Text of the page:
In both cases the recommendation was based on fire risk assessments carried out by external fire risk assessors.

The reaction by the fire safety industry and the general public was instant and sometimes fierce. Typical reactions were:

‘Surely the sensible option would be to inform residents about the practical use of handling a fire extinguisher, rather than removing them altogether’ (IFEDA Nov 2011)

‘Now burn to death in safety. Here’s another couple of examples of elf’n’safety idiocy.’ (Daily Mail Nov 2011)

What is the legal situation?

It is right and correct that Fire Risk Assessments, either carried out by the landlords or by external specialist companies, work out what the risks are in a building and what protection is appropriate for the building and its occupants; and the fire risk assessor must balance the building’s construction, its inhabitants and other factors when deciding how to achieve fire safety for the tenants. The fire risk assessment can lead to certain fire protection measures to be reduced if on the other hand other fire protection measures are strengthened, eg the type of fire alarm system might be downgraded if a sprinkler system is installed etc. However, there are guidelines which, while fairly loose, describe general recommendations which must be taken into consideration. The fire risk assessment guides created for the different type of businesses/buildings help assessors and owners to come to a reasonable conclusion.

For landlords the fire risk assessment guide ‘sleeping accomodation’ is relevant. The guide states that in cases where the main risk stems from fires involving wood, paper and textiles (not kitchen areas):

‘Typically (..) the provision of one water-based extinguisher for approximately every 200 suare meters of floor space, with a minimum of two extinguishers per floor, will normally be adequate. (..) ideally no one should have to travel more than 30m to reach a fire extinguisher.’

For landlords and HMOs specifically, there is also a useful fire safety guide from LACoRS, which brings together the main rules regarding fire safety in HMOs and let properties into one easy-to-understand guide.

This guide states on page 28:

‘The provision of fire blankets and simple fire extinguishers can be useful in restricting the development and spread of small fires in their early stages. However, unless a fire is very small, the best advice is to evacuate the building (..) This is because for larger fires people need training to know what type of  fire extinguisher can safely be used on, how to tackle a fire safely, and when to give up and get out. The installation of extinguishers can also lead to problems if they are not properly maintained or where equipment is discharged through malice or horseplay. For these reasons extinguishers are not recommended inside units of accomodation unless there are resident staff who are trained in their use (a caretaker, housekeeper, warden or similar)’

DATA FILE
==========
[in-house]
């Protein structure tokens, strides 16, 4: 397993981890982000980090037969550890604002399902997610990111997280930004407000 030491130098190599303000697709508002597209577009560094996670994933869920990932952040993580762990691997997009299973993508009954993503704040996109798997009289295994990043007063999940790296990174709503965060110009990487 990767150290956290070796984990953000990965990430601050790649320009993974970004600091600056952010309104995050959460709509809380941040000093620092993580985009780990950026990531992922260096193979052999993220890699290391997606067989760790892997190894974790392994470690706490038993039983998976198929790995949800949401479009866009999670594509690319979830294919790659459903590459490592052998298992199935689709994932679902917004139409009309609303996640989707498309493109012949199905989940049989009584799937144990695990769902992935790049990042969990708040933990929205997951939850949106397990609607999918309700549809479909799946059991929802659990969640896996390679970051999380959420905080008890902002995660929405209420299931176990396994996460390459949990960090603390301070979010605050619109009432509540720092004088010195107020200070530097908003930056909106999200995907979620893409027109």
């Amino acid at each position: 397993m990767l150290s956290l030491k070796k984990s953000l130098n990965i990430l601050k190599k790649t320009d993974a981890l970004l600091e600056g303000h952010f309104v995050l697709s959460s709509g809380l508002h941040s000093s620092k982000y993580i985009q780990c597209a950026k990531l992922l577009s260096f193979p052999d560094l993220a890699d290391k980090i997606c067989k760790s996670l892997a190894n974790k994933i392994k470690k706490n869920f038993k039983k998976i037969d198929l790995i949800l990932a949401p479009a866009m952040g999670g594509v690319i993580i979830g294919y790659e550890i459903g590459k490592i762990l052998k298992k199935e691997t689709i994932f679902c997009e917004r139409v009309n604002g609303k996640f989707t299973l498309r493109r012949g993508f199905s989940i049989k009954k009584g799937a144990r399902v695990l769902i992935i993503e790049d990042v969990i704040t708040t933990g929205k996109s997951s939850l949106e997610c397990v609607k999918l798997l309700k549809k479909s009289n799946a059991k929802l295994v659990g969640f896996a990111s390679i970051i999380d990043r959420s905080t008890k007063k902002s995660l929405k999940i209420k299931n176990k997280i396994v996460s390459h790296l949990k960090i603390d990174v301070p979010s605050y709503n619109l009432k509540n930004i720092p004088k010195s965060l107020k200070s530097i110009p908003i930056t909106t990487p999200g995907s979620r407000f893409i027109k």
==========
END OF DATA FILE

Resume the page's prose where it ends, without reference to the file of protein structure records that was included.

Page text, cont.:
Although this sounds as if LACoRS is advising against installation of extinguishers, it carries on in the next paragraph:

‘In order to provide a facility for extinguishing small fires in their early stages, a simple multi-purpose extinguisher is recommended on each floor in the common parts of HMOs and buildings containing flats. It will not usually be practical to train tenants in the use of them, but basic advice should be offered at the start of each new tenancy.’

This positive confirmation of the need for extinguishers was later on re-emphasised in an update to the LACoRS guide in December 2008:

‘The positioning of portable fire extinguishers in the communal areas is deemed appropriate in order to help occupiers deal with small scale fires in their early stages and to aid their escape from the building.’

This time the guide clearly accepts the use of extinguishers by occupiers rather than just resident staff!

The LACoRS guide is unclear about the type of extinguisher to be installed. From our own experience, however, we would advise against powder extinguishers in communal areas, although powder extinguishers are of course the most general extinguisher commercially available. Water (with additives to avoid self-electrocution) or foam extinguishers are more suitable, as the damage in case of misuse and the risk of inhalation is substantially lower than with powder extinguishers.

Whilst there are confusing signals and guides out there, the consensus appears to be that fire extinguishers are very valuable when dealing with small fires at an early stage. As to the question ‘are they required in the communal areas to meet legislation’ there is still no clear answer. It would appear that this recommendation is subjective and the outcome is dependant from the individual assessor. The new register for fire risk assessors may influence this in the future. The register will provide those wishing to outsource their fire risk assessment to a third party with a database of qualified assessors.